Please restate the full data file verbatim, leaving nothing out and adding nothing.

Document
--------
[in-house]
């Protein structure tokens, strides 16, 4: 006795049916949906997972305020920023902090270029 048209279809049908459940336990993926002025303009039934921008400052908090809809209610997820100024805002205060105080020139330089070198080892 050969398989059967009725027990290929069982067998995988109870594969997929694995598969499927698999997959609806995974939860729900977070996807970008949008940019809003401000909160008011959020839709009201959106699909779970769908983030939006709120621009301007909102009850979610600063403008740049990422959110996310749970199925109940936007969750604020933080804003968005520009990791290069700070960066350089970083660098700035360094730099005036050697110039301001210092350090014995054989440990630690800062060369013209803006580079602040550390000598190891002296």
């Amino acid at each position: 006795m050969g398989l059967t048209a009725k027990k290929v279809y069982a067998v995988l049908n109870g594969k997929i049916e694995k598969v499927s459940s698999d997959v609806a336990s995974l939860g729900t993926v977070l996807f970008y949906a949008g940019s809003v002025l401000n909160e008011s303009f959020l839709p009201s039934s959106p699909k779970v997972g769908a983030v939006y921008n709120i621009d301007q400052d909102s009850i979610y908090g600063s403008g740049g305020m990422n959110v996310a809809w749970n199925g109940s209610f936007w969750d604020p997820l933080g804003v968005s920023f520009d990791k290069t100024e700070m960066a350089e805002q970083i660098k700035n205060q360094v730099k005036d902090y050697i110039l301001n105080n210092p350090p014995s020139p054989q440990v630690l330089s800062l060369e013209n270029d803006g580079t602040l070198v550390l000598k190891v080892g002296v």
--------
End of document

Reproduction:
[in-house]
């Protein structure tokens, strides 16, 4: 006795049916949906997972305020920023902090270029 048209279809049908459940336990993926002025303009039934921008400052908090809809209610997820100024805002205060105080020139330089070198080892 050969398989059967009725027990290929069982067998995988109870594969997929694995598969499927698999997959609806995974939860729900977070996807970008949008940019809003401000909160008011959020839709009201959106699909779970769908983030939006709120621009301007909102009850979610600063403008740049990422959110996310749970199925109940936007969750604020933080804003968005520009990791290069700070960066350089970083660098700035360094730099005036050697110039301001210092350090014995054989440990630690800062060369013209803006580079602040550390000598190891002296």
């Amino acid at each position: 006795m050969g398989l059967t048209a009725k027990k290929v279809y069982a067998v995988l049908n109870g594969k997929i049916e694995k598969v499927s459940s698999d997959v609806a336990s995974l939860g729900t993926v977070l996807f970008y949906a949008g940019s809003v002025l401000n909160e008011s303009f959020l839709p009201s039934s959106p699909k779970v997972g769908a983030v939006y921008n709120i621009d301007q400052d909102s009850i979610y908090g600063s403008g740049g305020m990422n959110v996310a809809w749970n199925g109940s209610f936007w969750d604020p997820l933080g804003v968005s920023f520009d990791k290069t100024e700070m960066a350089e805002q970083i660098k700035n205060q360094v730099k005036d902090y050697i110039l301001n105080n210092p350090p014995s020139p054989q440990v630690l330089s800062l060369e013209n270029d803006g580079t602040l070198v550390l000598k190891v080892g002296v």